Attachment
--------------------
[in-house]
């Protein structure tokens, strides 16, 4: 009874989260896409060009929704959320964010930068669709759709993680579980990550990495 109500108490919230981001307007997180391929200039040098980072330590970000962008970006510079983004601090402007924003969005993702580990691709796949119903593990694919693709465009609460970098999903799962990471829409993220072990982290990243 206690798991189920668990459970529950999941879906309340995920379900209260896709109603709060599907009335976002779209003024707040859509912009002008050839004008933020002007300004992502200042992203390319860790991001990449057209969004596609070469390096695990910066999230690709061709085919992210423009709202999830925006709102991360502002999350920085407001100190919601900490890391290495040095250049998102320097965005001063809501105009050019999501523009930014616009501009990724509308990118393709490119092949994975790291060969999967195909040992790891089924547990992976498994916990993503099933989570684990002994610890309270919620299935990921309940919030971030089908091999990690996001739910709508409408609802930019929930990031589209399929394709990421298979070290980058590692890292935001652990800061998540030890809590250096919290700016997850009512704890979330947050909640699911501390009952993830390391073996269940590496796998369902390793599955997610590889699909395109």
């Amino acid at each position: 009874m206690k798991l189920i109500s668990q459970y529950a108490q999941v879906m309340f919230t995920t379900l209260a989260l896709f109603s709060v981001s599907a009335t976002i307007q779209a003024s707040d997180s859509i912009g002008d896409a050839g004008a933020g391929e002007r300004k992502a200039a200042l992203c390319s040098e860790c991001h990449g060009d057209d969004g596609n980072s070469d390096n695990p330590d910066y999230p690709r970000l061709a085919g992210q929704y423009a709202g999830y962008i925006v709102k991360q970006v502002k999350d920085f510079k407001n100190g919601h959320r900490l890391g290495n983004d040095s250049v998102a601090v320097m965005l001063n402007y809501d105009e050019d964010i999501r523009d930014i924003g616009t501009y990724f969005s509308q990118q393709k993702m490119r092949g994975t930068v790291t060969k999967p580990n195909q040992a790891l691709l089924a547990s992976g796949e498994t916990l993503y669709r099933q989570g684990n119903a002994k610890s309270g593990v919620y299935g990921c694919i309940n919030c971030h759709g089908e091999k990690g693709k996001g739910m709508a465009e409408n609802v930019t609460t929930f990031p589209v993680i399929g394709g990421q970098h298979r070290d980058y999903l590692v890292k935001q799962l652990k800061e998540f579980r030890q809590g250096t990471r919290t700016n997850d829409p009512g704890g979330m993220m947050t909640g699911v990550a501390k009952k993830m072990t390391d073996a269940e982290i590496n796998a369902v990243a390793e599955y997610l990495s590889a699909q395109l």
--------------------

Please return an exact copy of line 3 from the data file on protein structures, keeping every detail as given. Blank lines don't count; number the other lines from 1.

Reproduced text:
């Amino acid at each position: 009874m206690k798991l189920i109500s668990q459970y529950a108490q999941v879906m309340f919230t995920t379900l209260a989260l896709f109603s709060v981001s599907a009335t976002i307007q779209a003024s707040d997180s859509i912009g002008d896409a050839g004008a933020g391929e002007r300004k992502a200039a200042l992203c390319s040098e860790c991001h990449g060009d057209d969004g596609n980072s070469d390096n695990p330590d910066y999230p690709r970000l061709a085919g992210q929704y423009a709202g999830y962008i925006v709102k991360q970006v502002k999350d920085f510079k407001n100190g919601h959320r900490l890391g290495n983004d040095s250049v998102a601090v320097m965005l001063n402007y809501d105009e050019d964010i999501r523009d930014i924003g616009t501009y990724f969005s509308q990118q393709k993702m490119r092949g994975t930068v790291t060969k999967p580990n195909q040992a790891l691709l089924a547990s992976g796949e498994t916990l993503y669709r099933q989570g684990n119903a002994k610890s309270g593990v919620y299935g990921c694919i309940n919030c971030h759709g089908e091999k990690g693709k996001g739910m709508a465009e409408n609802v930019t609460t929930f990031p589209v993680i399929g394709g990421q970098h298979r070290d980058y999903l590692v890292k935001q799962l652990k800061e998540f579980r030890q809590g250096t990471r919290t700016n997850d829409p009512g704890g979330m993220m947050t909640g699911v990550a501390k009952k993830m072990t390391d073996a269940e982290i590496n796998a369902v990243a390793e599955y997610l990495s590889a699909q395109l």